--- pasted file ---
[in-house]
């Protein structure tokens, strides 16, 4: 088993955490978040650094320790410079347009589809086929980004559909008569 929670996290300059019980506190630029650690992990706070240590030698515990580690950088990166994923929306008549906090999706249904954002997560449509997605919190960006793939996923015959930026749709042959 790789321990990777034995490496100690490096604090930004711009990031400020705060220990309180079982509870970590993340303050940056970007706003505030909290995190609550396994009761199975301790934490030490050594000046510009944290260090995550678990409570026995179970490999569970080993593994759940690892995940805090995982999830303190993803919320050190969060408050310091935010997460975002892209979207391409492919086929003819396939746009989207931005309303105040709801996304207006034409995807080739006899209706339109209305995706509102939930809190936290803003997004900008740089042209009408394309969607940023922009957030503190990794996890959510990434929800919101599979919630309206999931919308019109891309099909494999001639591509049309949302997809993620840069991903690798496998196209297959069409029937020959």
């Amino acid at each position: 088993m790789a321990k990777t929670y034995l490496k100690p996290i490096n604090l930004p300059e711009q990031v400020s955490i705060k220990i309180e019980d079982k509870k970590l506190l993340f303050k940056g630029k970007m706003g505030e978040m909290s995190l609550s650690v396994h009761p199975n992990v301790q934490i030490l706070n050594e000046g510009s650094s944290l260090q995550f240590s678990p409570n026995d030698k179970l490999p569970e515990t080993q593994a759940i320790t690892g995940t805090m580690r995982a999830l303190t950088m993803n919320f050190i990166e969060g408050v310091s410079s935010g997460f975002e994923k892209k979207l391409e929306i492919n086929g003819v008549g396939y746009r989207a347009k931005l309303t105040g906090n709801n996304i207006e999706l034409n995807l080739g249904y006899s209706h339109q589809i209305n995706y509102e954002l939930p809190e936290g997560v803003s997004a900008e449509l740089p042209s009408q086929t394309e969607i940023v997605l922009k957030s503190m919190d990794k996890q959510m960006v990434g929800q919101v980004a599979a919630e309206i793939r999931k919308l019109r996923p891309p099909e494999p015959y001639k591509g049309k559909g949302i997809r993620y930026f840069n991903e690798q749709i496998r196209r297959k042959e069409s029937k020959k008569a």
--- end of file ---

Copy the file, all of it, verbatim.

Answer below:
[in-house]
């Protein structure tokens, strides 16, 4: 088993955490978040650094320790410079347009589809086929980004559909008569 929670996290300059019980506190630029650690992990706070240590030698515990580690950088990166994923929306008549906090999706249904954002997560449509997605919190960006793939996923015959930026749709042959 790789321990990777034995490496100690490096604090930004711009990031400020705060220990309180079982509870970590993340303050940056970007706003505030909290995190609550396994009761199975301790934490030490050594000046510009944290260090995550678990409570026995179970490999569970080993593994759940690892995940805090995982999830303190993803919320050190969060408050310091935010997460975002892209979207391409492919086929003819396939746009989207931005309303105040709801996304207006034409995807080739006899209706339109209305995706509102939930809190936290803003997004900008740089042209009408394309969607940023922009957030503190990794996890959510990434929800919101599979919630309206999931919308019109891309099909494999001639591509049309949302997809993620840069991903690798496998196209297959069409029937020959």
């Amino acid at each position: 088993m790789a321990k990777t929670y034995l490496k100690p996290i490096n604090l930004p300059e711009q990031v400020s955490i705060k220990i309180e019980d079982k509870k970590l506190l993340f303050k940056g630029k970007m706003g505030e978040m909290s995190l609550s650690v396994h009761p199975n992990v301790q934490i030490l706070n050594e000046g510009s650094s944290l260090q995550f240590s678990p409570n026995d030698k179970l490999p569970e515990t080993q593994a759940i320790t690892g995940t805090m580690r995982a999830l303190t950088m993803n919320f050190i990166e969060g408050v310091s410079s935010g997460f975002e994923k892209k979207l391409e929306i492919n086929g003819v008549g396939y746009r989207a347009k931005l309303t105040g906090n709801n996304i207006e999706l034409n995807l080739g249904y006899s209706h339109q589809i209305n995706y509102e954002l939930p809190e936290g997560v803003s997004a900008e449509l740089p042209s009408q086929t394309e969607i940023v997605l922009k957030s503190m919190d990794k996890q959510m960006v990434g929800q919101v980004a599979a919630e309206i793939r999931k919308l019109r996923p891309p099909e494999p015959y001639k591509g049309k559909g949302i997809r993620y930026f840069n991903e690798q749709i496998r196209r297959k042959e069409s029937k020959k008569a």